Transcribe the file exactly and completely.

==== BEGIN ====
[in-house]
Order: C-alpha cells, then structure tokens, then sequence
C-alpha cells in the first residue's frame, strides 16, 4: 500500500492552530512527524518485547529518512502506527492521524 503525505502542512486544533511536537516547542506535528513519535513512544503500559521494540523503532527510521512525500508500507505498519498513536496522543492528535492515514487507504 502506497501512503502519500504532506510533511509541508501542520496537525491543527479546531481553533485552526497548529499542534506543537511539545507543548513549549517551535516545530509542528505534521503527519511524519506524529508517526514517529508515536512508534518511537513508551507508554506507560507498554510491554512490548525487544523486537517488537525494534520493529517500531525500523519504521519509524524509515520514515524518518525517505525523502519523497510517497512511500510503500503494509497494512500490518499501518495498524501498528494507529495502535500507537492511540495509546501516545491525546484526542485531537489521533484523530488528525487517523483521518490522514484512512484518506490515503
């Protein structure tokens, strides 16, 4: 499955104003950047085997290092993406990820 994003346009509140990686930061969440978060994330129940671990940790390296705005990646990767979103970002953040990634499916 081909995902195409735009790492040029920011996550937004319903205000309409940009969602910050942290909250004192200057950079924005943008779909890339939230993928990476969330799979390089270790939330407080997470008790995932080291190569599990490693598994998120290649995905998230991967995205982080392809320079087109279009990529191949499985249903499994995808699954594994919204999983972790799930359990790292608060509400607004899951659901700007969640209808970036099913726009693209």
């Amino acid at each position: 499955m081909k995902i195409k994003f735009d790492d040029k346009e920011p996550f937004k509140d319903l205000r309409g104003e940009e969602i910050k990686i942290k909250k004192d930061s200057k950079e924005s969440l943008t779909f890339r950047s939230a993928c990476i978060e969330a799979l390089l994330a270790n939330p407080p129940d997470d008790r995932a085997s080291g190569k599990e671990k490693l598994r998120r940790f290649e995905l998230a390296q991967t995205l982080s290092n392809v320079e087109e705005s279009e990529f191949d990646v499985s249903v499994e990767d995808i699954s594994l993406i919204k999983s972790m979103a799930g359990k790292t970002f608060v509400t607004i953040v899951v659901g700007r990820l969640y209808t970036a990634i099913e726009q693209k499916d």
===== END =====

[in-house]
Order: C-alpha cells, then structure tokens, then sequence
C-alpha cells in the first residue's frame, strides 16, 4: 500500500492552530512527524518485547529518512502506527492521524 503525505502542512486544533511536537516547542506535528513519535513512544503500559521494540523503532527510521512525500508500507505498519498513536496522543492528535492515514487507504 502506497501512503502519500504532506510533511509541508501542520496537525491543527479546531481553533485552526497548529499542534506543537511539545507543548513549549517551535516545530509542528505534521503527519511524519506524529508517526514517529508515536512508534518511537513508551507508554506507560507498554510491554512490548525487544523486537517488537525494534520493529517500531525500523519504521519509524524509515520514515524518518525517505525523502519523497510517497512511500510503500503494509497494512500490518499501518495498524501498528494507529495502535500507537492511540495509546501516545491525546484526542485531537489521533484523530488528525487517523483521518490522514484512512484518506490515503
């Protein structure tokens, strides 16, 4: 499955104003950047085997290092993406990820 994003346009509140990686930061969440978060994330129940671990940790390296705005990646990767979103970002953040990634499916 081909995902195409735009790492040029920011996550937004319903205000309409940009969602910050942290909250004192200057950079924005943008779909890339939230993928990476969330799979390089270790939330407080997470008790995932080291190569599990490693598994998120290649995905998230991967995205982080392809320079087109279009990529191949499985249903499994995808699954594994919204999983972790799930359990790292608060509400607004899951659901700007969640209808970036099913726009693209």
């Amino acid at each position: 499955m081909k995902i195409k994003f735009d790492d040029k346009e920011p996550f937004k509140d319903l205000r309409g104003e940009e969602i910050k990686i942290k909250k004192d930061s200057k950079e924005s969440l943008t779909f890339r950047s939230a993928c990476i978060e969330a799979l390089l994330a270790n939330p407080p129940d997470d008790r995932a085997s080291g190569k599990e671990k490693l598994r998120r940790f290649e995905l998230a390296q991967t995205l982080s290092n392809v320079e087109e705005s279009e990529f191949d990646v499985s249903v499994e990767d995808i699954s594994l993406i919204k999983s972790m979103a799930g359990k790292t970002f608060v509400t607004i953040v899951v659901g700007r990820l969640y209808t970036a990634i099913e726009q693209k499916d």